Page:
Street-corner astronomer says goodnight
Star light, star bright…just a little dimmer now.
Herman Heyn — teacher, soldier, matchmaker, writer, featured character in Jon Jefferson’s novel Wave of Terror, and astronomer — is hanging up his telescope for the last time. At 88, Heyn has been Baltimore’s “Street-Corner Astronomer” for the past 31 years.
The avuncular Waverly resident is a self-taught astronomer who started his street corner life on November 13, 1987 when, at the age of 56, he took his telescope out for an evening’s view. He invited people to look through the scope, and he explained what they were seeing.
Heyn’s advancing age and the arthritis in his neck, with its resultant pinched nerves, now make it difficult to handle the telescope, even with the assistance of the teenager next door who has become his right-hand man.
Viewing the stars and planets
Since he began, Heyn has helped people scan the skies 2,857 times, he calculates. That was at the Inner Harbor, Charles Village and Fells Point, where he’d set up at the Thames St. end of Broadway Square with an 8” Schmidt-Cassegrain reflector telescope.
His latest telescope is his fourth. He bought his first one in 1981 for $1,300. Today, with all the additional computerization, a similar unit would cost about $2,500 to $3,000.
Heyn would set up the telescope, aim it toward something gasp-worthy, and then let you “Hav-A-Look” as his sign read. You might see the moon, the planets, and some stars. He often gave viewers a yellow Post-it note that read, “I Saw Saturn” (or Mars or Jupiter).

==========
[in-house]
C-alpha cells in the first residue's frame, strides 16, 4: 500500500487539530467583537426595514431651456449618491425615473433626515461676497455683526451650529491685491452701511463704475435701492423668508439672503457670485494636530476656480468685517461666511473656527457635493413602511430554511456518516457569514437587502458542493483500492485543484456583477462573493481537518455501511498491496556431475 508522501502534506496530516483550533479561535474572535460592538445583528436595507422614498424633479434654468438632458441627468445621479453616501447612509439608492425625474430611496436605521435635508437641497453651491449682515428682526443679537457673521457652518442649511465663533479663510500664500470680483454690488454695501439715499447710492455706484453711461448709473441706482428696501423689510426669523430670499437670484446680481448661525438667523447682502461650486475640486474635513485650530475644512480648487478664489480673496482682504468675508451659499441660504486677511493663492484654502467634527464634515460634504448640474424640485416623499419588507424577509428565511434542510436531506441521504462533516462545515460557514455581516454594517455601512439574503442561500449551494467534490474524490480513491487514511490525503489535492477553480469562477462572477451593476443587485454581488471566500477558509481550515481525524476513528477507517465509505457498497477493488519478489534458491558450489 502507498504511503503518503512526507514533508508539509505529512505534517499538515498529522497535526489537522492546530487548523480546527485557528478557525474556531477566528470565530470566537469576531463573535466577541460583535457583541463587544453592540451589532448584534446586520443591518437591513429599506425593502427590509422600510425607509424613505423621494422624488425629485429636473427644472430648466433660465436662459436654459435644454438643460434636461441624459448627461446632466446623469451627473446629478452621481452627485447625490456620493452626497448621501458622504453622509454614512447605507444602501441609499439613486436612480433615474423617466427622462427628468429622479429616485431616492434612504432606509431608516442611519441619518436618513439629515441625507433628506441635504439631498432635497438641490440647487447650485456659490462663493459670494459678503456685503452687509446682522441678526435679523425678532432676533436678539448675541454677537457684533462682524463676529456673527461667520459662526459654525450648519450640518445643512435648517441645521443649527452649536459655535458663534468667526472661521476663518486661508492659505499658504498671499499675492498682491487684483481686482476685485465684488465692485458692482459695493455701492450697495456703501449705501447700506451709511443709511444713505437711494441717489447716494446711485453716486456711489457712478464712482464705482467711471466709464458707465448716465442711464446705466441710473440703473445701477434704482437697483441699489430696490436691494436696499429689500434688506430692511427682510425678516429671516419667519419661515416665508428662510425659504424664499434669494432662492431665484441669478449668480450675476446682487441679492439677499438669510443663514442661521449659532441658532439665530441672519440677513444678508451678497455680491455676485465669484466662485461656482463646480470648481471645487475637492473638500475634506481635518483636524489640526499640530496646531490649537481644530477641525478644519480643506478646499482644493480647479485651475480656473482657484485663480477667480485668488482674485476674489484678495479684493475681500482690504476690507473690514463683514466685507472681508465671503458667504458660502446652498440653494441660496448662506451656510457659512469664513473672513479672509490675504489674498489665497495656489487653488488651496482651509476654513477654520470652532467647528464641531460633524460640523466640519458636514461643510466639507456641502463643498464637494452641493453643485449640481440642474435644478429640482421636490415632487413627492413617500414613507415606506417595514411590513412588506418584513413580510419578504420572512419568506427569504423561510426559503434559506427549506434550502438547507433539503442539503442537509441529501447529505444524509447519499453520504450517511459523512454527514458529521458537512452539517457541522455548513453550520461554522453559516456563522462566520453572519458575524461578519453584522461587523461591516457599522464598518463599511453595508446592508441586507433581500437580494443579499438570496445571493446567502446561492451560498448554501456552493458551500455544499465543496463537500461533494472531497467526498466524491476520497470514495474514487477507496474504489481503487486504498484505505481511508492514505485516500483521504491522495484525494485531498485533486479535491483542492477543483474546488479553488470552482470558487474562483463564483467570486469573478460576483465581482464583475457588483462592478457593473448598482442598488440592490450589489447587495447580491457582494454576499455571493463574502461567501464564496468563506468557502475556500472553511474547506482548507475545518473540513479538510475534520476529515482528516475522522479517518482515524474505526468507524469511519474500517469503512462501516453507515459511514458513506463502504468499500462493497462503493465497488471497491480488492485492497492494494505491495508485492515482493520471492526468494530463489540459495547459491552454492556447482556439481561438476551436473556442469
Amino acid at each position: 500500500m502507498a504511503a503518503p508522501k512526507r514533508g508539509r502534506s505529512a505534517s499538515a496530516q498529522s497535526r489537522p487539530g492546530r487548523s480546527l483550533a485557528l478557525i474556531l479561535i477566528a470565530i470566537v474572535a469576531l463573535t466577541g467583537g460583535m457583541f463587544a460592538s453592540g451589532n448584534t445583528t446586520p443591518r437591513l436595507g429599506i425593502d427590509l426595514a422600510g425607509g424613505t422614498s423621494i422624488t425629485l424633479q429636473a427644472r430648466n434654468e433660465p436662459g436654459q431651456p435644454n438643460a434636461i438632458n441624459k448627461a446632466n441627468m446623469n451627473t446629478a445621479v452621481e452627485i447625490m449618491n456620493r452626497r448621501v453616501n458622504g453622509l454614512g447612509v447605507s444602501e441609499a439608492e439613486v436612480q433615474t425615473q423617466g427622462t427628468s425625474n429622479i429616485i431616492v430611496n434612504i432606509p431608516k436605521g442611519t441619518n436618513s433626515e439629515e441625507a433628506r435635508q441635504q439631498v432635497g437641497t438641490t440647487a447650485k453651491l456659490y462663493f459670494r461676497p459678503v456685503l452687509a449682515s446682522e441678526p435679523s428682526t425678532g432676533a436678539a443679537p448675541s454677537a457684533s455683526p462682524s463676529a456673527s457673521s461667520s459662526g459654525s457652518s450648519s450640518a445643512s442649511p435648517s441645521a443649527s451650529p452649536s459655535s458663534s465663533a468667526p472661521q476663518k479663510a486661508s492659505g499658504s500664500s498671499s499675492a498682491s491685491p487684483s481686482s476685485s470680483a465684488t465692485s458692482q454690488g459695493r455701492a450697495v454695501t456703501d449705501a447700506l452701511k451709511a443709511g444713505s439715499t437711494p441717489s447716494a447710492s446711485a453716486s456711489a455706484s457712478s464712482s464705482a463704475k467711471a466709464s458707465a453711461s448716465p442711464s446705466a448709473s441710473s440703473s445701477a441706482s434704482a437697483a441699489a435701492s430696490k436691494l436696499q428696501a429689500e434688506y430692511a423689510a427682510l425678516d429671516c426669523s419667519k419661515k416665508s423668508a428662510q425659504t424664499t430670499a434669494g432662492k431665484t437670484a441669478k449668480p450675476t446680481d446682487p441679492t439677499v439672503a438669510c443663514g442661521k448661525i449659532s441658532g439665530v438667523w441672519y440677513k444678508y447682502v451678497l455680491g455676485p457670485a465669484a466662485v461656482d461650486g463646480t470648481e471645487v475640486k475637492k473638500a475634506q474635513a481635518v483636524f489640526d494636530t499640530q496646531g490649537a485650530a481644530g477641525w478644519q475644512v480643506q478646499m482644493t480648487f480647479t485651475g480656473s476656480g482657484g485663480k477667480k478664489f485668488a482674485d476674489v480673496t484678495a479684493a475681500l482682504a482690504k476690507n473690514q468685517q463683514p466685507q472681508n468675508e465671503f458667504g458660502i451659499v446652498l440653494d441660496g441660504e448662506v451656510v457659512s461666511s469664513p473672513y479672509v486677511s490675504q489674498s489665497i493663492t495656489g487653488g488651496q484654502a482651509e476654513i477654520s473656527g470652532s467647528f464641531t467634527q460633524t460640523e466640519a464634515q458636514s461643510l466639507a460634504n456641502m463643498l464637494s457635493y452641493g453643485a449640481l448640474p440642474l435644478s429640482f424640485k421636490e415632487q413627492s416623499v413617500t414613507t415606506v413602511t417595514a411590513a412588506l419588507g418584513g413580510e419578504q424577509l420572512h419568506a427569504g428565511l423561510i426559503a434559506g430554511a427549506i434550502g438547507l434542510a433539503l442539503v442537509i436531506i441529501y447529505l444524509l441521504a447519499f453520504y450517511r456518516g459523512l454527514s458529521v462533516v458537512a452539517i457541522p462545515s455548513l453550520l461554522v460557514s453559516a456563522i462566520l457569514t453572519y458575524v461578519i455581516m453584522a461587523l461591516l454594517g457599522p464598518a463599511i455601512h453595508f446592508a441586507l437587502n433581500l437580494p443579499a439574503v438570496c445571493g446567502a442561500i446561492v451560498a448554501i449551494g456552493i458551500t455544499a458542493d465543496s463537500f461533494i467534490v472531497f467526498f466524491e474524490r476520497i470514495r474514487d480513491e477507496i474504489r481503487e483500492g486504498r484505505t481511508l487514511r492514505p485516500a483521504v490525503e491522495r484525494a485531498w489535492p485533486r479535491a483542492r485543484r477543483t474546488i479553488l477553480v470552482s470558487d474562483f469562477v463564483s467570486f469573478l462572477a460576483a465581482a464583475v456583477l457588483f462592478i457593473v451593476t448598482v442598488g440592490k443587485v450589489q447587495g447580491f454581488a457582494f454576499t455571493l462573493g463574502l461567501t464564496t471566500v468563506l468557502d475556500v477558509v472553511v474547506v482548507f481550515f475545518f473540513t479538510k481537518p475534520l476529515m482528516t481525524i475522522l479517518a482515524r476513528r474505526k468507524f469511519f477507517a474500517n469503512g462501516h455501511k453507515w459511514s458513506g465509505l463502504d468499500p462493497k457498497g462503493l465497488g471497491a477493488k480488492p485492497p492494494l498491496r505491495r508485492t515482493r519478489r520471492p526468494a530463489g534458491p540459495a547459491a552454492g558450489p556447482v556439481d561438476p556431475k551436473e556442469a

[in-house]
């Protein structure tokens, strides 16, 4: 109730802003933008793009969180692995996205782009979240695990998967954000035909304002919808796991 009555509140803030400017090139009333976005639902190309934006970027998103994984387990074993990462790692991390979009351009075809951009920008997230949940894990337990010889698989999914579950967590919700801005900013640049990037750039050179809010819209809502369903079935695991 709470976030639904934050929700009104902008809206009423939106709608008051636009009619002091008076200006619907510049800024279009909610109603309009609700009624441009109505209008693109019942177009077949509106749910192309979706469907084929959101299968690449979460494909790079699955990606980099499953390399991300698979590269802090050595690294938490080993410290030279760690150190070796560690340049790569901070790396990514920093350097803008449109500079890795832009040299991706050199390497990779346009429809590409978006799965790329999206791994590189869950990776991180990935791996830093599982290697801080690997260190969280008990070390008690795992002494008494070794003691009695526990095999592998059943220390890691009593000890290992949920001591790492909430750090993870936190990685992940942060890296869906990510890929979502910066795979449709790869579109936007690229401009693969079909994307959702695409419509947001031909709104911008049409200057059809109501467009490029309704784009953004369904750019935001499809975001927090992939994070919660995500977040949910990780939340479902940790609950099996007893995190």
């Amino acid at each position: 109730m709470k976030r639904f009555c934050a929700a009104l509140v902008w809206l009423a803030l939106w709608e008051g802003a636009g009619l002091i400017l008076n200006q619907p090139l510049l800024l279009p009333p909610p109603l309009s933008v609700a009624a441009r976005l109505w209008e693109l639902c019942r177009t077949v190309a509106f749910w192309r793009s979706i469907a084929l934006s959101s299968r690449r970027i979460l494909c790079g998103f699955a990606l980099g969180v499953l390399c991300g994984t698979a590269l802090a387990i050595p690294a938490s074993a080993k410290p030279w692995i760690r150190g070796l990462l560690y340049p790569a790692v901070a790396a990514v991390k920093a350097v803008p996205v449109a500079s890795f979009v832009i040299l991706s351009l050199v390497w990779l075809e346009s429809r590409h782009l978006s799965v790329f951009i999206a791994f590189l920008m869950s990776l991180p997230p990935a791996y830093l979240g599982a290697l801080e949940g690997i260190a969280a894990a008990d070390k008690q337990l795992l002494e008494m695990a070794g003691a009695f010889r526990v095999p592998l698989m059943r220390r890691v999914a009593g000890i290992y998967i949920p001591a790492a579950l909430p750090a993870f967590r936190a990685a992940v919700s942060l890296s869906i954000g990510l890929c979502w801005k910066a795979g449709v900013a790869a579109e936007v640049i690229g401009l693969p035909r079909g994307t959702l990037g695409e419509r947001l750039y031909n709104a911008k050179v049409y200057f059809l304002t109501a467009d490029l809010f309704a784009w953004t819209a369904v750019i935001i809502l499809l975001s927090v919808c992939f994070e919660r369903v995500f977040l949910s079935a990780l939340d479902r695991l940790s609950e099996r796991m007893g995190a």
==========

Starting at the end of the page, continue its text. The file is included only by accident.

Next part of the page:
His enthusiasm has been contagious. He has inspired a couple of people to go into the field of astronomy, others to buy a telescope and even a marriage proposal.
Heyn didn’t charge a fee, but he definitely accepted contributions. He made $10 his first night and $40 the next. He went to City Hall the next day and applied for a license. He soon added a plastic cowboy hat, mounted between the scope’s legs, as a subtle collection plate.
Over the years, Heyn said the contributions from his skywatchers have earned him a total of $200,000 (which, divided by 31 years means, on average, not quite $6,500 a year). “It’s all reported to the IRS,” he hastened to say, and the money earned “supplements my meager Social Security retirement funds.”
Over the past 30-plus years, Heyn has repeatedly received many questions. As in, “Can you see the flag on the moon from Earth?” “No,” said Heyn. “A satellite circling the moon can, though.”
Dreaming of the moon
“Would you want to go to Mars or the moon?” others have asked. “I’d want to go to the moon,” he replied. “If someone tapped me on the shoulder today and said, ‘Get your toothbrush, you’re leaving tomorrow,’ I’d be there.
“But not Mars. That’s too much of a time investment, involving seven months to fly there, two years for a window to return, seven months back.”
While many people tell him that the sky is so inspiring it must have been created by a higher power, that’s not Heyn’s belief. “The universe is too big and beautiful for any god to have dreamed it up,” he believes.
Nor does Heyn believe that there’s life in outer space, explaining, “There are billions and trillions of stars. The conditions on earth are so unique that to be duplicated someplace else is real improbable.”
The one thing Heyn hasn’t seen in the skies is a flying saucer. He’d like to, he said, but he’s never heard of any astronomer who has.
Meeting strangers all the time has given Heyn a lot of self-confidence and honed his street performing skills. And, of course, he’s learned a lot about astronomy along the way.
Just because Heyn is retiring from schlepping the telescope out into the world doesn’t mean he’s given up on astronomy, however. He is looking forward to addressing seniors groups and other organizations. Just give him a call at (410) 889-0460.
Heyn’s big concern at the moment is that, come the summer of 2019, “Jupiter and Saturn, two of my three best objects (the moon is the third) will be close enough to easily telescope in one evening. I worry that I may find it hard to resist their call.”
Judy Colbert is a Glen Burnie-based freelance writer and published author.